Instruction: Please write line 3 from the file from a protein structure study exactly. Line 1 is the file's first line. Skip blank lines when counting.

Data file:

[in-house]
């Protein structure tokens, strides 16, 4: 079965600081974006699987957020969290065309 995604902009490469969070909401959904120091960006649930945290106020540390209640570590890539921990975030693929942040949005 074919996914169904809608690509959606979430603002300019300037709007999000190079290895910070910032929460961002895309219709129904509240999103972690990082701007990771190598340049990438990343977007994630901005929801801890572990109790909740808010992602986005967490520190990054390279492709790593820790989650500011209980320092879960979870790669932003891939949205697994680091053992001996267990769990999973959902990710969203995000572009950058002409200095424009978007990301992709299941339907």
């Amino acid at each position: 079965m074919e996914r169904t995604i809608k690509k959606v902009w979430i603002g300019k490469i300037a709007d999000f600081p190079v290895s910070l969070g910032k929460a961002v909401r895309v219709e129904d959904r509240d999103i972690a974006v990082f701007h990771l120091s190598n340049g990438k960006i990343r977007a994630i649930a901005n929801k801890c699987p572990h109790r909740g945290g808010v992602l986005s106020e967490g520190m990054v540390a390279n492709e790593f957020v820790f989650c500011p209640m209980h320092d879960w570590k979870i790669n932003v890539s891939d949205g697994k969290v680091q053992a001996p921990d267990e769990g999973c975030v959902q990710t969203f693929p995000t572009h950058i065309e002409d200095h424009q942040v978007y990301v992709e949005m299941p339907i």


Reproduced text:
């Amino acid at each position: 079965m074919e996914r169904t995604i809608k690509k959606v902009w979430i603002g300019k490469i300037a709007d999000f600081p190079v290895s910070l969070g910032k929460a961002v909401r895309v219709e129904d959904r509240d999103i972690a974006v990082f701007h990771l120091s190598n340049g990438k960006i990343r977007a994630i649930a901005n929801k801890c699987p572990h109790r909740g945290g808010v992602l986005s106020e967490g520190m990054v540390a390279n492709e790593f957020v820790f989650c500011p209640m209980h320092d879960w570590k979870i790669n932003v890539s891939d949205g697994k969290v680091q053992a001996p921990d267990e769990g999973c975030v959902q990710t969203f693929p995000t572009h950058i065309e002409d200095h424009q942040v978007y990301v992709e949005m299941p339907i």